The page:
© 2024
NPR News, Colorado Voices
Play Live Radio
Next Up:
0:00 0:00
Available On Air Stations
NPR's series explores what it means to live in a nation where one in three adults is obese and looks at how life is changing as a result — in the home, at the grocery store, in the doctor's office, on the factory floor and at the airport.

For Teens, Weight Loss Sculpts New Lives

Second of two stories, which are part of an ongoing series on obesity in America. The first part begins in August as students start their weight-loss journey at Wellspring Academy, a boarding school in Brevard, N.C. The second checks in with students in late October. NPR's Karen Grigsby Bates expected change to occur — but what she saw was way more than she ever imagined would take place in two short months.

Students who had trailed behind their parents to check in at Wellspring back in August — some with glum resignation, some with a little trepidation — now own the campus. They rip across the lawns, shout up their dorm staircases and thunder down to the lake shore to take part in team sports.

Kids who had watched from the sidelines while others exercised have themselves turned into exercisers. Justin Moore, 15, from Tampa Bay, Fla., says he feels not only thinner but also healthier.

Wellspring students walk through the scenic campus toward their dorms after an evening swim.
/ Travis Dove For NPR
Travis Dove For NPR
Wellspring students walk through the scenic campus toward their dorms after an evening swim.

He remembers that when he first got to Wellspring, "I had shortness of breath running for short distances, and activity was really difficult." But daily exercise eventually sculpted his body and strengthened his endurance. After six weeks at a Wellspring fitness camp and two months at school, Justin is closing in on a 100-pound loss. "Now I'm one of the most athletic people here," he says with quiet pride, "and I always try my hardest and things just seem to come a lot easier."

Sydney Applebaum, 16, says it took a moment to get used to her new profile. "Everyday, I get a little more confident," she says. "Things like having pants that are too big on me, I'll feel a lot more confident all of a sudden. Being able to run longer distances. I'm running a 5K coming up soon that I definitely wouldn't have been able to do before."

Wellspring trainer Nicole Kaysing says watching students like Sydney and Justin bloom is the best part of her job. "Over time, when they realize they can do things they didn't think they can do," she says, "they're willing to give harder things a try." So slow walkers become speed walkers — or runners — and kids who hated team sports become an integral part of their team.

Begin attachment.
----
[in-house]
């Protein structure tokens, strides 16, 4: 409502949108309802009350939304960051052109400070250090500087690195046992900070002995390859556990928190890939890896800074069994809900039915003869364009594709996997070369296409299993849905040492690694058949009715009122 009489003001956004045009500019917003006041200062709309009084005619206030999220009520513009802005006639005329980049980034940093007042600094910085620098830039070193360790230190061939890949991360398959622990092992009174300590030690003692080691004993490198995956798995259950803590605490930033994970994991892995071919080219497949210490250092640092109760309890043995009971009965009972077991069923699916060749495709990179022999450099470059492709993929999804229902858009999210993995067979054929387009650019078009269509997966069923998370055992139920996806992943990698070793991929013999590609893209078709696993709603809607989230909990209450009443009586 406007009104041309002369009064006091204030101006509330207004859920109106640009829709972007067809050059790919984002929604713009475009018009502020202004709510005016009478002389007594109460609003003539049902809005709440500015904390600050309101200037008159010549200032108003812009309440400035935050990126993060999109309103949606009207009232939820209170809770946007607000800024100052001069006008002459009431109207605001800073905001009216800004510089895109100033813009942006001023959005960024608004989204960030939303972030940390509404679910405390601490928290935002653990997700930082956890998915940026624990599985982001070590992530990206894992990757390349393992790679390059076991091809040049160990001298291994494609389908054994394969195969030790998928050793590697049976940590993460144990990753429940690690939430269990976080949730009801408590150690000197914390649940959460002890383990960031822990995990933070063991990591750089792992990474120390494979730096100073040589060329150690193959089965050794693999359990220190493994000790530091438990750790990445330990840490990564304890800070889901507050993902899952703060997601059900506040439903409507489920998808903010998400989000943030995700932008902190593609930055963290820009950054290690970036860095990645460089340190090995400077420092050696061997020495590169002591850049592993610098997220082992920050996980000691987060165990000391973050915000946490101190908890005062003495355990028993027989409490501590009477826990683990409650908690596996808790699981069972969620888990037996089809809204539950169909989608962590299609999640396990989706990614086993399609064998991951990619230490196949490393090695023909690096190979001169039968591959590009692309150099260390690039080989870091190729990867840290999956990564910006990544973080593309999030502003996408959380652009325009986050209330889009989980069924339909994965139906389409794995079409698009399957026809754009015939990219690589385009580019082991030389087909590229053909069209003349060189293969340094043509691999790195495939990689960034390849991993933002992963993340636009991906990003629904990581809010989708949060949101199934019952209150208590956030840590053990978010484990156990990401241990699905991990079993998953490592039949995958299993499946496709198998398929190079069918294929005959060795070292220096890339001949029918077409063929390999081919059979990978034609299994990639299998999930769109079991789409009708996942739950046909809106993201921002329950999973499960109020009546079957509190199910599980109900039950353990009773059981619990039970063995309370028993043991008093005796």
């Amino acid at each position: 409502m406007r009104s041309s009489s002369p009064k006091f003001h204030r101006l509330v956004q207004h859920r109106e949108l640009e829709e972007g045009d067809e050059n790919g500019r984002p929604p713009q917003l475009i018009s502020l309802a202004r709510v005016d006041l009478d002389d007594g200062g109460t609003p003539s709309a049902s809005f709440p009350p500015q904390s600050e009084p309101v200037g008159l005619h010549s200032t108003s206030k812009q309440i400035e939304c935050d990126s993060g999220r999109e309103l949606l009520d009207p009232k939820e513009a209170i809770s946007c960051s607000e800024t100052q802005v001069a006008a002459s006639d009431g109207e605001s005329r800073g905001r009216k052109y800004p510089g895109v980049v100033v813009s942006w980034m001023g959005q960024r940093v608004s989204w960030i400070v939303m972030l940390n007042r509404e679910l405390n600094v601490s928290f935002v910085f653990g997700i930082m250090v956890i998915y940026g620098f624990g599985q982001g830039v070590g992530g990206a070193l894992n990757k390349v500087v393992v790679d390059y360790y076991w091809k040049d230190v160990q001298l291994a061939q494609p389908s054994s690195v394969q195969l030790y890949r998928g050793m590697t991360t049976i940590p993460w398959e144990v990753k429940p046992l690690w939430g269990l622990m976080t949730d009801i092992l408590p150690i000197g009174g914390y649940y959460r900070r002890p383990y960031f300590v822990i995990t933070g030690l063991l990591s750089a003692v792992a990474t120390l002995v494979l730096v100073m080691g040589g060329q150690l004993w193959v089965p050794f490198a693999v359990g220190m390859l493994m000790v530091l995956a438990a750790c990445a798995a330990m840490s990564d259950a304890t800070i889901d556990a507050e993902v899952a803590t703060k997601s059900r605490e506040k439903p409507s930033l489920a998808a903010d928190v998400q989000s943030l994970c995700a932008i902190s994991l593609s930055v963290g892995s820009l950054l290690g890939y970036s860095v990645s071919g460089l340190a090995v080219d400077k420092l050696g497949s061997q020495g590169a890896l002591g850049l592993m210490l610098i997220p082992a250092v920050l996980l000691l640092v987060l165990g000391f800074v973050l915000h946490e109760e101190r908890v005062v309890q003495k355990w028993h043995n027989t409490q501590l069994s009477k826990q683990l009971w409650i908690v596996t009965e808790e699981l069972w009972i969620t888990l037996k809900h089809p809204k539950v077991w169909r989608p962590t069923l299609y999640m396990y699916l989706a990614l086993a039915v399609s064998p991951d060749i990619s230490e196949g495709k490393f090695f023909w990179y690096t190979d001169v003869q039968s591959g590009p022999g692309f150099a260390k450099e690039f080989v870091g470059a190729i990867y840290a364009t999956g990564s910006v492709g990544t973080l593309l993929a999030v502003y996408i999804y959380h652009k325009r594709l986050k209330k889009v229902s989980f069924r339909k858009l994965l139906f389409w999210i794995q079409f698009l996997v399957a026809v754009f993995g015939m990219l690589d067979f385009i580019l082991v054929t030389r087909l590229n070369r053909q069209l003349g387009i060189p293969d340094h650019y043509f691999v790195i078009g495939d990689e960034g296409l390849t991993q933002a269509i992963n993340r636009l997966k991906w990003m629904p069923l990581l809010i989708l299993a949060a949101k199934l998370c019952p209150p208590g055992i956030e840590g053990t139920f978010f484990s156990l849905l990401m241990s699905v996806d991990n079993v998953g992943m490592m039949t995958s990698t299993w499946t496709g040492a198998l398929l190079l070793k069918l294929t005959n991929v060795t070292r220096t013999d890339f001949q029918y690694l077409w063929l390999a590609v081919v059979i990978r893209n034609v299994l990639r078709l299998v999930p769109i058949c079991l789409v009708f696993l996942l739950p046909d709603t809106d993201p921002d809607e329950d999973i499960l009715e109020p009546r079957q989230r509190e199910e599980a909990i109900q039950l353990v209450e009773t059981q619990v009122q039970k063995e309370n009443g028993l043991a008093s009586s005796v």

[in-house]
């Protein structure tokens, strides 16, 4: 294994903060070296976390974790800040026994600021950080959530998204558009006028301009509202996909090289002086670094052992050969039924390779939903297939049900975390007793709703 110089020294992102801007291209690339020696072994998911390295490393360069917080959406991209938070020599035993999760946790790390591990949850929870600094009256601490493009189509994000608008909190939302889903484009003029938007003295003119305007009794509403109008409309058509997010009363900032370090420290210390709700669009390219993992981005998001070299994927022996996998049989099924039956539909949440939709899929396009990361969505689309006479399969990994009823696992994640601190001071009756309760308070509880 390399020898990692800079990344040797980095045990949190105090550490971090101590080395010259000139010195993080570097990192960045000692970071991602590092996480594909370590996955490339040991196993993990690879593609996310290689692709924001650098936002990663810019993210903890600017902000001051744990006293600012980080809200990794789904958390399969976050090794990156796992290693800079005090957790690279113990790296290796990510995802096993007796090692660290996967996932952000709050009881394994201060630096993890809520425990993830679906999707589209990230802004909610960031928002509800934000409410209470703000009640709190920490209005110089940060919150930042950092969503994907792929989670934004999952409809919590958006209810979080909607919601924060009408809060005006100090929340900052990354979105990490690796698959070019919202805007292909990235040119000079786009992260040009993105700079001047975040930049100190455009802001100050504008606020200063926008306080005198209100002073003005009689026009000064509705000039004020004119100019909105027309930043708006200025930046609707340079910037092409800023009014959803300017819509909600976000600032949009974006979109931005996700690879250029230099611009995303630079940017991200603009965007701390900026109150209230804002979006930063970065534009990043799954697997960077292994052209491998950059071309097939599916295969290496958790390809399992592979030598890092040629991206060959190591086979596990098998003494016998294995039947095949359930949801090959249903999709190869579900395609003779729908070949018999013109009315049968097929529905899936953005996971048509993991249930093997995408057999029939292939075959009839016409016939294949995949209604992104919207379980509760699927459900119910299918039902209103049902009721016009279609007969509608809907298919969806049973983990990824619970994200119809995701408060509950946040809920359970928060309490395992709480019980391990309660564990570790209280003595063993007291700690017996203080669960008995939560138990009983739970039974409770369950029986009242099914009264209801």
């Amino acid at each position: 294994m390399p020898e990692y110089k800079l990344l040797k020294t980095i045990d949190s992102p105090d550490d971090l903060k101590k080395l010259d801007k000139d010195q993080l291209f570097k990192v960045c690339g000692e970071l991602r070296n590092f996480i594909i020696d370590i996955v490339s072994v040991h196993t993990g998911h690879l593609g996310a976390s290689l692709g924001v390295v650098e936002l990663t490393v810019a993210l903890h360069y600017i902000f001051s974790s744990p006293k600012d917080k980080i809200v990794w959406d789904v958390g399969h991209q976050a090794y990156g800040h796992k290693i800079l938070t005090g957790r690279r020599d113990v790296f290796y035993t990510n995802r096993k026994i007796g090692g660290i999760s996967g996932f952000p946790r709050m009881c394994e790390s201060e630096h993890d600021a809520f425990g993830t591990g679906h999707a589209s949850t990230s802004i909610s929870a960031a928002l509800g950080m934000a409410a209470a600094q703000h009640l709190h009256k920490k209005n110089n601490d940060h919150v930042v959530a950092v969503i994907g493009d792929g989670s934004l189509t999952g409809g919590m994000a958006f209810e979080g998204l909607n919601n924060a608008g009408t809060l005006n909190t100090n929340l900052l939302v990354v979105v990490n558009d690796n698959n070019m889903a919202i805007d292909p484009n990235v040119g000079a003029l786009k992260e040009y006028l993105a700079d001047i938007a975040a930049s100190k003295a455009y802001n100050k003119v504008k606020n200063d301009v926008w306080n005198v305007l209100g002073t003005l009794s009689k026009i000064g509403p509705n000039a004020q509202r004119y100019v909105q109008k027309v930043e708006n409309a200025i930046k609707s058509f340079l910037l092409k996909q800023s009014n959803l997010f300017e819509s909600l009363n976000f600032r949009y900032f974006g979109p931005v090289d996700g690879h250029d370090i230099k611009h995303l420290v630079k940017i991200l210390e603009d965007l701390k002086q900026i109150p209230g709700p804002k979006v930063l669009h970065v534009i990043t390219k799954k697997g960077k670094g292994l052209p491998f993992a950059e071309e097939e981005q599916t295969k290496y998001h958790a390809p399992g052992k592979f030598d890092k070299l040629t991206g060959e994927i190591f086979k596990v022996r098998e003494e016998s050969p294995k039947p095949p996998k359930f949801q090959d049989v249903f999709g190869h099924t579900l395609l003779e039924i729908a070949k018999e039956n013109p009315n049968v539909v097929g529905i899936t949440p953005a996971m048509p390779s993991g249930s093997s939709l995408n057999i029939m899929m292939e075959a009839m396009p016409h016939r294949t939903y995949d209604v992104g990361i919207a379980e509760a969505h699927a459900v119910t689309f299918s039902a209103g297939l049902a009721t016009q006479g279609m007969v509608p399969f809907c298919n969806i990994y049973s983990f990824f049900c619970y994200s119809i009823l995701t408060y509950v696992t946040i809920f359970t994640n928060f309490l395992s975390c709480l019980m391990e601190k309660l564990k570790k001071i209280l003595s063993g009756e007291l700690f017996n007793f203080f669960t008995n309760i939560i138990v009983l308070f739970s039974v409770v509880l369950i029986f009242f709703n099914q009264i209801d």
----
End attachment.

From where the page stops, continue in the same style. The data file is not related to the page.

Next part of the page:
Peaks — And Plateaus

Bethany Grace Gomez, 16, came to Wellspring for a few months last spring and continued during the summer camp. She returned for a full semester, hoping she would continue the dramatic weight loss she had achieved so far. She lost about 85 pounds in eight months. But she ran into the same wall that many dieters hit after a while: She admits that reaching a plateau she couldn't seem to move on from put a big dent in her ego.

"It was a challenge to accept at first," she sighs. "But it gets easier to accept that not every week is gonna be 10 pounds, 10 pounds, 10 pounds [lost]. Some weeks it's going to be half a pound, and some weeks when I'm just going to maintain. So I have to be happy with what I get, I guess."

Visibly slimmer, with defined cheekbones, Bethany seems a lot taller than she was when we first met. "Everyone keeps telling me, 'You look like you just skyrocketed like 10 inches!' " she says with a chuckle. "But I'm the same height."

Transformations like this are the norm at Wellspring, but the school's goal is to make sure its students return to their families equipped to carry the success they've achieved here into the future. That's part of what families get for the $62,500 annual tuition here. (See Part 1 for how many have met that financial challenge.)

For six months after they leave, students stay in touch with their counselors and trainers via computer and phone, and they check in with decreasing frequency as time goes on to make sure they remain on track, even as they settle back into their home routines. They pick up diet and nutrition tips, receive encouragement and get checked to make sure they're still keeping to the Wellspring formula: 10,000 steps a day minimum, 20 grams of fat maximum and journaling everything they eat.

The Wellspring Way